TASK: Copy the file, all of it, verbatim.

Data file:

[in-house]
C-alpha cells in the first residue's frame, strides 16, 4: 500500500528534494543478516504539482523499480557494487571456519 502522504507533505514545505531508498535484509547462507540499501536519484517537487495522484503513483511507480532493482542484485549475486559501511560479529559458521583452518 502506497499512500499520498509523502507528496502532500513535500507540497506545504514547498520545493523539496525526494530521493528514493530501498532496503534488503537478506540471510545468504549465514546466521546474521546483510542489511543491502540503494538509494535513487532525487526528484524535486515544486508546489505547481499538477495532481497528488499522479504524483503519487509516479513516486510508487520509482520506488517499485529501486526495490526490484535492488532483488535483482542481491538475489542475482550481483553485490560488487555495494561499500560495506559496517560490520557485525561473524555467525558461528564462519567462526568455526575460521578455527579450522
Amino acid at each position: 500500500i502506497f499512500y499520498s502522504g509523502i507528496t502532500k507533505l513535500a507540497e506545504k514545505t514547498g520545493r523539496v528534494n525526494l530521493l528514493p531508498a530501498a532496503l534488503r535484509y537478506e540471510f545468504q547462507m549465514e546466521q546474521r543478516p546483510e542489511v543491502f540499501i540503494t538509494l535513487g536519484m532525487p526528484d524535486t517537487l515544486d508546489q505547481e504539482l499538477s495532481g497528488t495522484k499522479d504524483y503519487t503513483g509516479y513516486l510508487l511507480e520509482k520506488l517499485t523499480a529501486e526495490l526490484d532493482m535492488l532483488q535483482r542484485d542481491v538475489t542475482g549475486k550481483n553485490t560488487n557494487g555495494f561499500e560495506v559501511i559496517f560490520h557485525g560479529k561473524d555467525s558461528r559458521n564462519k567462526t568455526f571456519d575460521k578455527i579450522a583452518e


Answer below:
[in-house]
C-alpha cells in the first residue's frame, strides 16, 4: 500500500528534494543478516504539482523499480557494487571456519 502522504507533505514545505531508498535484509547462507540499501536519484517537487495522484503513483511507480532493482542484485549475486559501511560479529559458521583452518 502506497499512500499520498509523502507528496502532500513535500507540497506545504514547498520545493523539496525526494530521493528514493530501498532496503534488503537478506540471510545468504549465514546466521546474521546483510542489511543491502540503494538509494535513487532525487526528484524535486515544486508546489505547481499538477495532481497528488499522479504524483503519487509516479513516486510508487520509482520506488517499485529501486526495490526490484535492488532483488535483482542481491538475489542475482550481483553485490560488487555495494561499500560495506559496517560490520557485525561473524555467525558461528564462519567462526568455526575460521578455527579450522
Amino acid at each position: 500500500i502506497f499512500y499520498s502522504g509523502i507528496t502532500k507533505l513535500a507540497e506545504k514545505t514547498g520545493r523539496v528534494n525526494l530521493l528514493p531508498a530501498a532496503l534488503r535484509y537478506e540471510f545468504q547462507m549465514e546466521q546474521r543478516p546483510e542489511v543491502f540499501i540503494t538509494l535513487g536519484m532525487p526528484d524535486t517537487l515544486d508546489q505547481e504539482l499538477s495532481g497528488t495522484k499522479d504524483y503519487t503513483g509516479y513516486l510508487l511507480e520509482k520506488l517499485t523499480a529501486e526495490l526490484d532493482m535492488l532483488q535483482r542484485d542481491v538475489t542475482g549475486k550481483n553485490t560488487n557494487g555495494f561499500e560495506v559501511i559496517f560490520h557485525g560479529k561473524d555467525s558461528r559458521n564462519k567462526t568455526f571456519d575460521k578455527i579450522a583452518e